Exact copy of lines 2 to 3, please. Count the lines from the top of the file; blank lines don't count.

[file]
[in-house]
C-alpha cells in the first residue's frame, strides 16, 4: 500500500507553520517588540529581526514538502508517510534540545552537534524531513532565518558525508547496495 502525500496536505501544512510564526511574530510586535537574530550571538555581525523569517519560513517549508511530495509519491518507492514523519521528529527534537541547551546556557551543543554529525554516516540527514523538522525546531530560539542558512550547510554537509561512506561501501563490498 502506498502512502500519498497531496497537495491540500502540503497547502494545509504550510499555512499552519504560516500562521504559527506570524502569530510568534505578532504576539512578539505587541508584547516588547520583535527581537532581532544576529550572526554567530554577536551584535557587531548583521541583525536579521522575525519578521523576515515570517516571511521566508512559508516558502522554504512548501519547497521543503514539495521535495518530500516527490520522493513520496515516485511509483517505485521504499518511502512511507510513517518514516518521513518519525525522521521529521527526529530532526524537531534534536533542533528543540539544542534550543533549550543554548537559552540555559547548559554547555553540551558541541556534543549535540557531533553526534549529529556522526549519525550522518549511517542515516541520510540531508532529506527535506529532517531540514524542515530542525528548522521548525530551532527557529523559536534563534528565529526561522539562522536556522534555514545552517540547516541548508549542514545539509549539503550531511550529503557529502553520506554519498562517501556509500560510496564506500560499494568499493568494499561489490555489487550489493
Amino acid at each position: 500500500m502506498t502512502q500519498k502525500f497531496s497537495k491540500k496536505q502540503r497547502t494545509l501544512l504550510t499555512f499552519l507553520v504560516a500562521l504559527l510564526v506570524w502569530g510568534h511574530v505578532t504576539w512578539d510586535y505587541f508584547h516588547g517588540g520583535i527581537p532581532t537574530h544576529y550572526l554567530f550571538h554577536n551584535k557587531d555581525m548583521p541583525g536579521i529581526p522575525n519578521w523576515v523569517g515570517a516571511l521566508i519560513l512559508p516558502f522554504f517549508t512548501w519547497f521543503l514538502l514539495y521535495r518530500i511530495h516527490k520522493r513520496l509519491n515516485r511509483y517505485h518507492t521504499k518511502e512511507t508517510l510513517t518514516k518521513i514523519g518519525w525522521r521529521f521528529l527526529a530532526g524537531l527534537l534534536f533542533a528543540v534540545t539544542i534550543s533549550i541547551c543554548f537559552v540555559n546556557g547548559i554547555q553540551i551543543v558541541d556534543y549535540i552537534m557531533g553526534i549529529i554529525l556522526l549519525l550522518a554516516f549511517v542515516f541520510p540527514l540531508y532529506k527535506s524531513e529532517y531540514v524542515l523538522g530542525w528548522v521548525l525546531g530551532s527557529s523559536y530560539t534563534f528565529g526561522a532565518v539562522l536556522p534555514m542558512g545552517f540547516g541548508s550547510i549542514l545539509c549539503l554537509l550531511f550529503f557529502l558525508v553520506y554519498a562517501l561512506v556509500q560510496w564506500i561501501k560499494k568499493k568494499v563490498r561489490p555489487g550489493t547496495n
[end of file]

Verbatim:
C-alpha cells in the first residue's frame, strides 16, 4: 500500500507553520517588540529581526514538502508517510534540545552537534524531513532565518558525508547496495 502525500496536505501544512510564526511574530510586535537574530550571538555581525523569517519560513517549508511530495509519491518507492514523519521528529527534537541547551546556557551543543554529525554516516540527514523538522525546531530560539542558512550547510554537509561512506561501501563490498 502506498502512502500519498497531496497537495491540500502540503497547502494545509504550510499555512499552519504560516500562521504559527506570524502569530510568534505578532504576539512578539505587541508584547516588547520583535527581537532581532544576529550572526554567530554577536551584535557587531548583521541583525536579521522575525519578521523576515515570517516571511521566508512559508516558502522554504512548501519547497521543503514539495521535495518530500516527490520522493513520496515516485511509483517505485521504499518511502512511507510513517518514516518521513518519525525522521521529521527526529530532526524537531534534536533542533528543540539544542534550543533549550543554548537559552540555559547548559554547555553540551558541541556534543549535540557531533553526534549529529556522526549519525550522518549511517542515516541520510540531508532529506527535506529532517531540514524542515530542525528548522521548525530551532527557529523559536534563534528565529526561522539562522536556522534555514545552517540547516541548508549542514545539509549539503550531511550529503557529502553520506554519498562517501556509500560510496564506500560499494568499493568494499561489490555489487550489493
Amino acid at each position: 500500500m502506498t502512502q500519498k502525500f497531496s497537495k491540500k496536505q502540503r497547502t494545509l501544512l504550510t499555512f499552519l507553520v504560516a500562521l504559527l510564526v506570524w502569530g510568534h511574530v505578532t504576539w512578539d510586535y505587541f508584547h516588547g517588540g520583535i527581537p532581532t537574530h544576529y550572526l554567530f550571538h554577536n551584535k557587531d555581525m548583521p541583525g536579521i529581526p522575525n519578521w523576515v523569517g515570517a516571511l521566508i519560513l512559508p516558502f522554504f517549508t512548501w519547497f521543503l514538502l514539495y521535495r518530500i511530495h516527490k520522493r513520496l509519491n515516485r511509483y517505485h518507492t521504499k518511502e512511507t508517510l510513517t518514516k518521513i514523519g518519525w525522521r521529521f521528529l527526529a530532526g524537531l527534537l534534536f533542533a528543540v534540545t539544542i534550543s533549550i541547551c543554548f537559552v540555559n546556557g547548559i554547555q553540551i551543543v558541541d556534543y549535540i552537534m557531533g553526534i549529529i554529525l556522526l549519525l550522518a554516516f549511517v542515516f541520510p540527514l540531508y532529506k527535506s524531513e529532517y531540514v524542515l523538522g530542525w528548522v521548525l525546531g530551532s527557529s523559536y530560539t534563534f528565529g526561522a532565518v539562522l536556522p534555514m542558512g545552517f540547516g541548508s550547510i549542514l545539509c549539503l554537509l550531511f550529503f557529502l558525508v553520506y554519498a562517501l561512506v556509500q560510496w564506500i561501501k560499494k568499493k568494499v563490498r561489490p555489487g550489493t547496495n